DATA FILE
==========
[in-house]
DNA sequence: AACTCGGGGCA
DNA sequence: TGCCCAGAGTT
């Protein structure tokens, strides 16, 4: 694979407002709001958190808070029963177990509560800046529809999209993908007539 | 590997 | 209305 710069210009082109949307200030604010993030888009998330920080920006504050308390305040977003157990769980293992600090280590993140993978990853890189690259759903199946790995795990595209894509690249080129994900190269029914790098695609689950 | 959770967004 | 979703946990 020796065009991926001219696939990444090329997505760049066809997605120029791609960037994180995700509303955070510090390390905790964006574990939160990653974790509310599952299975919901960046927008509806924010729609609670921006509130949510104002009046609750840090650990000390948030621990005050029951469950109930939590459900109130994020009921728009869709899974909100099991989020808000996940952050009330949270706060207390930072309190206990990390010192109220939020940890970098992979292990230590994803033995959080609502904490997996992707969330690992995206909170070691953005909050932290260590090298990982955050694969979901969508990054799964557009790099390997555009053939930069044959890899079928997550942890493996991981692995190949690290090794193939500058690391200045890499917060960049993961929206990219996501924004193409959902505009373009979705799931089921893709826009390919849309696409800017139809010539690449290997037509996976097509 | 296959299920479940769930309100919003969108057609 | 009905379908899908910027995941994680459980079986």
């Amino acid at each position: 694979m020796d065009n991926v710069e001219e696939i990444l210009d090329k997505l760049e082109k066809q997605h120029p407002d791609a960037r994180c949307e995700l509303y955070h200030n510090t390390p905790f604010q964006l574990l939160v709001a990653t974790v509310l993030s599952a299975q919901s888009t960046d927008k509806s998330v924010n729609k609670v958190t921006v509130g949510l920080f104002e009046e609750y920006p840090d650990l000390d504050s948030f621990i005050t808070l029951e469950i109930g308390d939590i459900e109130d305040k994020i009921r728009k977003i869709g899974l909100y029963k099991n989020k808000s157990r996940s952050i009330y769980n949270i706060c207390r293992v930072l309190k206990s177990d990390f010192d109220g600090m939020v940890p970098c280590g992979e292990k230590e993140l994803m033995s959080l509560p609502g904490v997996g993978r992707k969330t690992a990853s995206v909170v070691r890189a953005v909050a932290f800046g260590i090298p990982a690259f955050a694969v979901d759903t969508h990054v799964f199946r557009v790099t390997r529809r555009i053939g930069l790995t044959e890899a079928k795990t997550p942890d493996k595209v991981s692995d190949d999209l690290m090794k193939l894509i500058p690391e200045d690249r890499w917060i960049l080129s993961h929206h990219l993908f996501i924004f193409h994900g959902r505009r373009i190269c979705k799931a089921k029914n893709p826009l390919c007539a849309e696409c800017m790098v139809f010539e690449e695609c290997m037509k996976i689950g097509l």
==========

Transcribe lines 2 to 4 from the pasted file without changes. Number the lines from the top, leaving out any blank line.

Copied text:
DNA sequence: AACTCGGGGCA
DNA sequence: TGCCCAGAGTT
């Protein structure tokens, strides 16, 4: 694979407002709001958190808070029963177990509560800046529809999209993908007539 | 590997 | 209305 710069210009082109949307200030604010993030888009998330920080920006504050308390305040977003157990769980293992600090280590993140993978990853890189690259759903199946790995795990595209894509690249080129994900190269029914790098695609689950 | 959770967004 | 979703946990 020796065009991926001219696939990444090329997505760049066809997605120029791609960037994180995700509303955070510090390390905790964006574990939160990653974790509310599952299975919901960046927008509806924010729609609670921006509130949510104002009046609750840090650990000390948030621990005050029951469950109930939590459900109130994020009921728009869709899974909100099991989020808000996940952050009330949270706060207390930072309190206990990390010192109220939020940890970098992979292990230590994803033995959080609502904490997996992707969330690992995206909170070691953005909050932290260590090298990982955050694969979901969508990054799964557009790099390997555009053939930069044959890899079928997550942890493996991981692995190949690290090794193939500058690391200045890499917060960049993961929206990219996501924004193409959902505009373009979705799931089921893709826009390919849309696409800017139809010539690449290997037509996976097509 | 296959299920479940769930309100919003969108057609 | 009905379908899908910027995941994680459980079986």